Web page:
Poster Session P2A.10 The interannual variability of tropical cyclone activity in the Southern South China Sea

Thursday, 1 May 2008
Palms ABCD (Wyndham Orlando Resort)
Zabani Md. Zuki, Malaysian Meteorological Service; and G. L. Limpert and A. R. Lupo

Handout (790.4 kB)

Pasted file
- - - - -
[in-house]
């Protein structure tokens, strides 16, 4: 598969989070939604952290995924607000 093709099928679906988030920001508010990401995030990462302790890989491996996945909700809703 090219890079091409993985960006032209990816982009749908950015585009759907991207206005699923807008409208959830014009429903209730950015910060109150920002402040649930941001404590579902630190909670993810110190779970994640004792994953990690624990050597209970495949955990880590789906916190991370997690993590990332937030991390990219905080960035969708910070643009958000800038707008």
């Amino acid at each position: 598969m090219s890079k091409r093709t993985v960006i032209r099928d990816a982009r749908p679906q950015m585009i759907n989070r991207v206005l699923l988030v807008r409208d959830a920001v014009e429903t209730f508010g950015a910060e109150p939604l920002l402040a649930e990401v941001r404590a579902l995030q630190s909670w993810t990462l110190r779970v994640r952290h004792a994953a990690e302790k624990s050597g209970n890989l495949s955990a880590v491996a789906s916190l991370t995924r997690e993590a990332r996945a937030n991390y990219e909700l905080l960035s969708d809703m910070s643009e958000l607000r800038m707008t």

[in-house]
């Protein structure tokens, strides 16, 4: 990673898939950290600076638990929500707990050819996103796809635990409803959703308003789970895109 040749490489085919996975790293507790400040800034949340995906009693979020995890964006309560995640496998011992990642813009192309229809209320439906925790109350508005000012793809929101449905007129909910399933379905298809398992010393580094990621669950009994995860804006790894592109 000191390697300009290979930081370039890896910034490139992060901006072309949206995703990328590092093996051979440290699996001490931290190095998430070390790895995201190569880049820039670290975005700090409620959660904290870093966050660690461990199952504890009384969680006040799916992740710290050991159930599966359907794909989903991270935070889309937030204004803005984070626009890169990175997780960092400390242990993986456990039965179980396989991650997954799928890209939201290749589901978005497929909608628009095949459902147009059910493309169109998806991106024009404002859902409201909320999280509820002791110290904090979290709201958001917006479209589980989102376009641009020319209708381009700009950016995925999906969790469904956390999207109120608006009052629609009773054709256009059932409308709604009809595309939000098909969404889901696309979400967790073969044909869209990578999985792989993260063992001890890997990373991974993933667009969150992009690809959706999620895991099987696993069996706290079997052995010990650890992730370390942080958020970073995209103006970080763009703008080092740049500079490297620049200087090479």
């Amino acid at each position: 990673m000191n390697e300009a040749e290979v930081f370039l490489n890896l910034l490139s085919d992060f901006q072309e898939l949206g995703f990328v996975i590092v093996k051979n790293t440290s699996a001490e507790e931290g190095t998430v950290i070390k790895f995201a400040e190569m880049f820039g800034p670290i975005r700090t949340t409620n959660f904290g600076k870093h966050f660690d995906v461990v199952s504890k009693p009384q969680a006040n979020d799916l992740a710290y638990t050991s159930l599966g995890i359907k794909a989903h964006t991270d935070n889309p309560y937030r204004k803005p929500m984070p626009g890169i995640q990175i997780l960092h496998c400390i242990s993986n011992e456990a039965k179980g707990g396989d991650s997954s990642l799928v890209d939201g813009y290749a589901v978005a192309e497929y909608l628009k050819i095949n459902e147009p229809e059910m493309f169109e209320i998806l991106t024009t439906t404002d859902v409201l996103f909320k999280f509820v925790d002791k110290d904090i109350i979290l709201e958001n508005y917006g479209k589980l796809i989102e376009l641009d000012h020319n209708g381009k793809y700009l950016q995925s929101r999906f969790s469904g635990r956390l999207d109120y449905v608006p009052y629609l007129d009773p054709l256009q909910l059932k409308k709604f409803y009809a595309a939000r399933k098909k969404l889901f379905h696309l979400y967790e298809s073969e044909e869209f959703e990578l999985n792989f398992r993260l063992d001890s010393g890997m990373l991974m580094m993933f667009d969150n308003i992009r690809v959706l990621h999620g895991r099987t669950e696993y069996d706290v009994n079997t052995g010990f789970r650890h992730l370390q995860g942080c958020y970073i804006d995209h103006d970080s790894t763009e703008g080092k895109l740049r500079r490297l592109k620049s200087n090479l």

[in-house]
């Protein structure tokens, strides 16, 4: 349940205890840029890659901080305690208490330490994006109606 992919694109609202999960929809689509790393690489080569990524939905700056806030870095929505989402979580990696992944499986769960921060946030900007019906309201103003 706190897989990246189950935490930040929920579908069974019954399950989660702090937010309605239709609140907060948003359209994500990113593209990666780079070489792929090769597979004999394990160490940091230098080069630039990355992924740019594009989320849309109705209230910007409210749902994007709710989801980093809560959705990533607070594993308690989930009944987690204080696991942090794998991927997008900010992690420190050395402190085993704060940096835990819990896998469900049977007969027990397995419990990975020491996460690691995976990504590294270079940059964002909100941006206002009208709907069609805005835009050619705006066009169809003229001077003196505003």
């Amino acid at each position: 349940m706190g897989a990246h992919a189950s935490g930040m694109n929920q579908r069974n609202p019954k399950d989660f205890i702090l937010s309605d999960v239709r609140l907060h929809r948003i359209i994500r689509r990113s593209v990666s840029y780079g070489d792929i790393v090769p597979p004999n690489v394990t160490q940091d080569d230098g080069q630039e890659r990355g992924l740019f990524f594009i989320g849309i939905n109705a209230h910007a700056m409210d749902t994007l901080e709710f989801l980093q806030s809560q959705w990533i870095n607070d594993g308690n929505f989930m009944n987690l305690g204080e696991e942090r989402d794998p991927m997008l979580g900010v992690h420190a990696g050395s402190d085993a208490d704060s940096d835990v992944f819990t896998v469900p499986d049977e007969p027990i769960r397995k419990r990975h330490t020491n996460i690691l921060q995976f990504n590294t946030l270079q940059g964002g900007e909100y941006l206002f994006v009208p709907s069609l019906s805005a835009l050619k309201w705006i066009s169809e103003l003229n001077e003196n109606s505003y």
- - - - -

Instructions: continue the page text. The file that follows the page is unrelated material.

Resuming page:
A study of tropical storm activity in the Southern South China Sea region was carried out for the period of 1960 to 2006 using data obtained from the UNISYS website archive, which was provided to them from the Joint Typhoon Warning Center (JWTC) best track data. This study was motivated by two particularly costly storms that impacted Malaysia during the 1996 – 2001 period. This study demonstrated that November and December were the most active months for tropical cyclone activity in this region. A majority of these storms attained tropical storm intensity. Also, a majority of the tropical cyclones originated within the study area near Malaysia as opposed to moving into the area. The long term trend showed that there has been a slight increase in tropical cyclone activity in the region, but the trend was not statistically significant. A study of the interannual variability revealed that there was more (less) tropical cyclone activity in the region during La Niña (El Niño) years. Longer term variability, such as that related to the Pacific Decadal Oscillation, was not found in the analysis here. Using spectral methods confirms that there was significant El Niño-related variability in climatological quantities such as monthly sea surface temperatures or pressures. Finally, the background climatological state was examined in order to determine whether or not the atmosphere in the region was more conducive to tropical cyclone formation or maintenance during active years. It was found that the most active years were associated with warmer SSTs in the study region, relatively weak 200 – 850 hPa wind shear, a warm-core structure, more water vapor, and more cyclonic low-level relative vorticity, and these were all La Niña-type years. Non-active years were associated with weaker wind shear, less water vapor, and a more anticyclonic (vorticity) background, regardless of whether the SST's were warmer or cooler, and most of these were El Niño-type years.
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